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firebox arch/deflector

howard snowden

Joined: 24-08-06

Topics: 5

Replies: 5

Posted: Thu 21st Aug 2014, 4:45pm
firebox arch/deflector

Does anyone have any experience with fitting a deflector in a 71/4" gauge steam loco, this would be in lieu of a brick arch on a full size loco. I am contemplating fitting a heavy duty stainless steel plate as a deflector. Any experiences or advice would be welcome.
 

Replies To This Post

pauledmonds

Joined: 1-01-70

Topics: 1

Replies: 3

Posted: Fri 22nd Aug 2014, 4:29pm

Howard
I fitted one many years ago - first I went for stainless steel 6mm plate - that lasted maybe 2 years and cost a fair bit.
Then I decided to go for normal mild steel 6mm plate - cost me a lot less and lasts about 18 months.
My plate sits on some lugs welded to the inside of the firebox and is quite easy to get in/out.
Depending on how low the tubes are to the fire then it does help stop the bottom tube row from filling up with coal and probably stops the ends getting burned as well.
It depends on what loco you have - my experience is based on a 7 1/4 gauge K36.
Paul
 

MartynRedfearn

Joined: 1-01-94

Topics: 16

Replies: 107

Posted: Sat 23rd Aug 2014, 6:09pm

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There is a very good article in Facebook - Backyard Railroading https://www.facebook.com/groups/backyardrailroading/permalink/693330824076268/
 

Old Baldy

Joined: 31-05-12

Topics: 0

Replies: 4

Posted: Sat 6th Sep 2014, 10:31pm

Hi Howard
I played quite a bit with a steel 'brick arch'. I think it rather depends on the loco and it's duty cycle as to whether it is effective. I had a Maxitrak Li'le Jo locomotive. Basically a large 5 inch loco gauged to 7 1/4. I added weight and improved it's power with a lempor type nozzle and ended up with a loco capable of pulling two 8 foot sit astride coaches and a guards truck. Unfortunately half the fire used to end up in the smokebox.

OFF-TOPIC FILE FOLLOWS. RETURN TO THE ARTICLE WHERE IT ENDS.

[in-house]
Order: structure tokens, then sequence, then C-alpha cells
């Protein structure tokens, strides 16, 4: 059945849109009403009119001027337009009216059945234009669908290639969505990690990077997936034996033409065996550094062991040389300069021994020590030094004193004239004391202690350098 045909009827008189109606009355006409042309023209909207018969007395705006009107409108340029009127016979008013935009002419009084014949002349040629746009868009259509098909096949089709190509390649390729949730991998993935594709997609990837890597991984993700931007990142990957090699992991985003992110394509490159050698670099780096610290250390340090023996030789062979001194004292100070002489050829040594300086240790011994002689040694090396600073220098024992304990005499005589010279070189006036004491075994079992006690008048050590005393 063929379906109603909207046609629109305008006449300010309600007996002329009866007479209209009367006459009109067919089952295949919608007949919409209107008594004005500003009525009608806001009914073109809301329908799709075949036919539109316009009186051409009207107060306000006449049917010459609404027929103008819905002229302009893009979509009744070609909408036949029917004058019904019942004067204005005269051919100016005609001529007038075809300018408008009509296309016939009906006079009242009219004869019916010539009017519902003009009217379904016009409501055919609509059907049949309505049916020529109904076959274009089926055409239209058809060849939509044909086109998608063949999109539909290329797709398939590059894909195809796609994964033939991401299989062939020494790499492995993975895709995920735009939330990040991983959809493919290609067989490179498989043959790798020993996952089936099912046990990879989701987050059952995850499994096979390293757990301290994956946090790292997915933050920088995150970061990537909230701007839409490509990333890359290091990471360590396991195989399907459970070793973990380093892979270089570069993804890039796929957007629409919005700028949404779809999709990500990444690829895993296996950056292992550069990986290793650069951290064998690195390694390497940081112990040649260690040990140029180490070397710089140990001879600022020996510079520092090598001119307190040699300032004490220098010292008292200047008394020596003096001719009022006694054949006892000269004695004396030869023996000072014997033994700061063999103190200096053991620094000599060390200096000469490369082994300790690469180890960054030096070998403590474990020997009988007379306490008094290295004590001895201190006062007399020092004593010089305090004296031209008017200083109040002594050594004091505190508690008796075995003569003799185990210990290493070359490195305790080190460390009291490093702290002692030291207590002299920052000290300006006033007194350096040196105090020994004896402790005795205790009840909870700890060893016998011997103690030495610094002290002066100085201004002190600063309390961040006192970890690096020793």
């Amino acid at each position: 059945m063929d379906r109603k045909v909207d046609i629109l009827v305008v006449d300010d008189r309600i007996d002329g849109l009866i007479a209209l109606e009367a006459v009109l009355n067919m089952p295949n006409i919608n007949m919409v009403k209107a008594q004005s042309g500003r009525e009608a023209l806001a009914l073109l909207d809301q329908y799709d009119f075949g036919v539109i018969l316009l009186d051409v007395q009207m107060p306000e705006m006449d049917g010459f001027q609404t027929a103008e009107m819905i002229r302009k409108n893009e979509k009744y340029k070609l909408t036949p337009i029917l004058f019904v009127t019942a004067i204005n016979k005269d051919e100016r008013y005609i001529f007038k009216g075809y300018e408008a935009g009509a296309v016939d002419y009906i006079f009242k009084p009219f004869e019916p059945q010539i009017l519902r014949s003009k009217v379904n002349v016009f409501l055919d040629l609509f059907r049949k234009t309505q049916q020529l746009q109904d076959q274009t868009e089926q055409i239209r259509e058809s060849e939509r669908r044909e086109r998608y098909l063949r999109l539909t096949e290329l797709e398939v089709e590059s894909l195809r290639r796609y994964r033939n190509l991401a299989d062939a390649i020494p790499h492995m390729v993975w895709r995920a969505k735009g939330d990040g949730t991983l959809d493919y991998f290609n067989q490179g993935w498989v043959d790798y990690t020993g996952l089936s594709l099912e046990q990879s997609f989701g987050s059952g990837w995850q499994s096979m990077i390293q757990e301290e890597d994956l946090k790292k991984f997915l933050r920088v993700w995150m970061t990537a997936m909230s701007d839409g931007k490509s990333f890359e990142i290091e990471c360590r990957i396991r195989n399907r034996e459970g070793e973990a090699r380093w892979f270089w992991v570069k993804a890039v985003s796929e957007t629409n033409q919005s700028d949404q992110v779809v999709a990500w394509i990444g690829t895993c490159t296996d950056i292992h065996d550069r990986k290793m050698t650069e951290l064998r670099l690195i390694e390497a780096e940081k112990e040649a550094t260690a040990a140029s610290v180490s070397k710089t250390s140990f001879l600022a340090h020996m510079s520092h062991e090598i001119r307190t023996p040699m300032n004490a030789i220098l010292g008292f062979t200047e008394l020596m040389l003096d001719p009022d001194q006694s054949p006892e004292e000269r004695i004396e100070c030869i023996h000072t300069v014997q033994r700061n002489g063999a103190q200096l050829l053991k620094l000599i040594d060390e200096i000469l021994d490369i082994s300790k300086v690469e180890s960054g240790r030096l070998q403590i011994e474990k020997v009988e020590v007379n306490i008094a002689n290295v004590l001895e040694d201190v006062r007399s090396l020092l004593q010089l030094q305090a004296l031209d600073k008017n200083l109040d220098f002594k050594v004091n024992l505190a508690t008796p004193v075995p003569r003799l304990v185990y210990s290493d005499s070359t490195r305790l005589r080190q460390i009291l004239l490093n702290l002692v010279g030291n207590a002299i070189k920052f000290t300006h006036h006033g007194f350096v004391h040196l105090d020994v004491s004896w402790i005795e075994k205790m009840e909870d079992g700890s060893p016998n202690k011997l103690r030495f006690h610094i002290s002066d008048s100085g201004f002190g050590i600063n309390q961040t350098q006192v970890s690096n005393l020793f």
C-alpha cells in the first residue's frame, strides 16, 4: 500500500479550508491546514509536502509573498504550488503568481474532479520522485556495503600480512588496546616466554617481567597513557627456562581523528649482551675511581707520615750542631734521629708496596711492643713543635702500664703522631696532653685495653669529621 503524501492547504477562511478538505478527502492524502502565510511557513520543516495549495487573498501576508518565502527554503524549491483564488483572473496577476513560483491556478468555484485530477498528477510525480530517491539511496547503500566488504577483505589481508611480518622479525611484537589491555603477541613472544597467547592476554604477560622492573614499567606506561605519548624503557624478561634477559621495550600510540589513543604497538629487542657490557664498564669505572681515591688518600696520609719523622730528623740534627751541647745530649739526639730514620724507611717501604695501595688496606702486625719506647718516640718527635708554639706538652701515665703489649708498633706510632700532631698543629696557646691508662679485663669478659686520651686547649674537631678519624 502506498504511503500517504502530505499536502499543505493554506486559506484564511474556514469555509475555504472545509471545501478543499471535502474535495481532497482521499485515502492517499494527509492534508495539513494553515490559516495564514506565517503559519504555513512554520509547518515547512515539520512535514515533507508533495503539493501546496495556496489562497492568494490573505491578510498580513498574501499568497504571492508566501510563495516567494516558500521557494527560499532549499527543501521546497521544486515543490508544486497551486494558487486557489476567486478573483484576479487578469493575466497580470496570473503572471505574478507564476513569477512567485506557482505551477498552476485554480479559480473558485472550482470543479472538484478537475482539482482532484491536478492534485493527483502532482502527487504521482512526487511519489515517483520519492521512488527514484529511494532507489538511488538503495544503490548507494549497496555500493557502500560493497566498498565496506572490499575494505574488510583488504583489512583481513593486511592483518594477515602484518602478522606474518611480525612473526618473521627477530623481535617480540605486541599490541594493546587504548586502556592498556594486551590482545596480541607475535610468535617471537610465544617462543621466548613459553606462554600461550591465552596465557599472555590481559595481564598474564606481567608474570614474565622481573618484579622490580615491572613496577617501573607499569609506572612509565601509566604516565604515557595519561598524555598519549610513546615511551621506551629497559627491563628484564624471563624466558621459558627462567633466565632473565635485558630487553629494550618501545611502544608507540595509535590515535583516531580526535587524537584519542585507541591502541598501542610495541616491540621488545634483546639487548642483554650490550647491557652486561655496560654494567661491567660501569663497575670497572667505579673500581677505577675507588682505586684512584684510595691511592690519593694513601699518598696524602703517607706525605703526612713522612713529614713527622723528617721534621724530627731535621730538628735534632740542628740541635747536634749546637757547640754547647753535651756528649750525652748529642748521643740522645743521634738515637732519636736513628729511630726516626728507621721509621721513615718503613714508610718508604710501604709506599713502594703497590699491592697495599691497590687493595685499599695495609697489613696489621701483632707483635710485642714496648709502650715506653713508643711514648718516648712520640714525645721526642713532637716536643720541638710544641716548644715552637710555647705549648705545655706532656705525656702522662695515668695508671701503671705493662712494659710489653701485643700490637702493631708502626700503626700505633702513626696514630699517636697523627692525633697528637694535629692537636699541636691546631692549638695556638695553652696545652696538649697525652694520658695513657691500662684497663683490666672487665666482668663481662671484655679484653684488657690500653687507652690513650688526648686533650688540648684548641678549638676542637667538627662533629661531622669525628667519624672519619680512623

So I added the arch.
This was made from 3mm stainless. Normal 3mm steel didn't last at all. A tip. Put a bent lip on it to stop it warping!
I also added a pinhole grate, and over fire air. Absolutely fantastic! You got a fireball over the fire that heated the back of the firebox as well as the front. 
If you want more info I have an article I wrote for the Maxitrak magazine. I can get this onto a webpage for you to look at.
My present loco has a marine type boiler, so it has its own deflector as standard.
Cheers
Peter Griffiths
Hi Howard
I played quite a bit with a steel 'brick arch'. I think it rather depends on the loco and it's duty cycle as to whether it is effective. I had a Maxitrak Li'le Jo locomotive. Basically a large 5 inch loco gauged to 7 1/4. I added weight and improved it's power with a lempor type nozzle and ended up with a loco capable of pulling two 8 foot sit astride coaches and a guards truck. Unfortunately half the fire used to end up in the smokebox.
So I added the arch.
This was made from 3mm stainless. Normal 3mm steel didn't last at all. A tip. Put a bent lip on it to stop it warping!
I also added a pinhole grate, and over fire air. Absolutely fantastic! You got a fireball over the fire that heated the back of the firebox as well as the front.
If you want more info I have an article I wrote for the Maxitrak magazine. I can get this onto a webpage for you to look at.
My present loco has a marine type boiler, so it has its own deflector as standard.
Cheers
Peter Griffiths
 

howard snowden

Joined: 24-08-06

Topics: 5

Replies: 5

Posted: Tue 9th Sep 2014, 9:11am

Thanks to all the respondents to my query. As you can appreciate the firebox of a 71/4" g 9F is quite big and I was thinking of using a very thick piece of 316 SS, say 10mm thick or even better a pieced of fire brick, but holding this in place is the issue as you can imagine. Certainly a refractory material would be preferable to any metal. I will keep you posted with what I end up doing. Once again thanks to you all. Howard
 
 
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